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There are three main types of lavender: tall English lavender, Spanish lavender, and French lavender.
All lavenders require full sun, prefer well-draining soil, and are winter-hardy in milder climates. The strong-scented flowers produce a variety of blooms, such as white or pale purple to bluish purple, depending upon the variety. The needle-like leaves are frequently a greyish-green color.
Lavender grows great in large containers, and since they can grow quite large, start off with a large pot, at least 12 to 16 inches wide, in order to accommodate fierce growth.
Like other herbs, lavender can be propagated from a cutting successfully.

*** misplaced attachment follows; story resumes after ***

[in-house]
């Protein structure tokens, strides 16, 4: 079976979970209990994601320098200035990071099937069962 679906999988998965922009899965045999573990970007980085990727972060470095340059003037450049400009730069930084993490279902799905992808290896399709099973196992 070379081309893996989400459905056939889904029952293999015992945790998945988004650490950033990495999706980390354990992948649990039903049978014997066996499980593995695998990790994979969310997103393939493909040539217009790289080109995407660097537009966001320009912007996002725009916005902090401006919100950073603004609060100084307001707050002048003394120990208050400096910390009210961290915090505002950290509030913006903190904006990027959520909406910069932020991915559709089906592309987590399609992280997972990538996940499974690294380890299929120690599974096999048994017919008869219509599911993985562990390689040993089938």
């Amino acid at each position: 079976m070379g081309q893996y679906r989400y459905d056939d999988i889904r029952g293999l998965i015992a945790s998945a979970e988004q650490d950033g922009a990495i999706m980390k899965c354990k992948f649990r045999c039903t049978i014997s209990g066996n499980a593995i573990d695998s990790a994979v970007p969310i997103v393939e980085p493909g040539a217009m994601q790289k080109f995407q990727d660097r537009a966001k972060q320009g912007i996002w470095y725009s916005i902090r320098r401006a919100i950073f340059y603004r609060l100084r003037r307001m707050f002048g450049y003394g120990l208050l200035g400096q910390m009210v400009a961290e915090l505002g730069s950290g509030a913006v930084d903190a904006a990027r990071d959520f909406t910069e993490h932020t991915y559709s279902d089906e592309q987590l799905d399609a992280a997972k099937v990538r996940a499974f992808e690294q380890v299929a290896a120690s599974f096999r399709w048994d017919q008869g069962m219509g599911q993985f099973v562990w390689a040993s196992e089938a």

Once your lavender plant is three to four years old, it will reach full maturity. If properly tended to, lavender plants will live about 10 years.
If your lavender looks to be in poor health, consider the drainage and amount of space between plants. Lavender prefers good air circulation and doesn’t like to be overly wet. Consider adding soil amendments such as sand or gravel, in addition to native soil, to help the plants drain better. If the weather is cool, consider moving potted lavender on top of concrete, which raises the temperature.
Cut back lavender plants in the spring when new growth appears. Country Living suggests harvesting lavender when about 1/3 to 1/2 of the spike is in bloom. Harvest in the morning when the plant is dry and the sun is not too intense, this preserves essential oils in the blooms.
Lavender spikes have the strongest scent when the blooms on the stem just start to open, so this is the best time to cut the stems.
Dry lavender upside down in small bunches in a cool, dark, well-ventilated area. Darkness helps preserve the color, and handing it upside down helps retain the overall shape.
© 2018 Diane Lockridge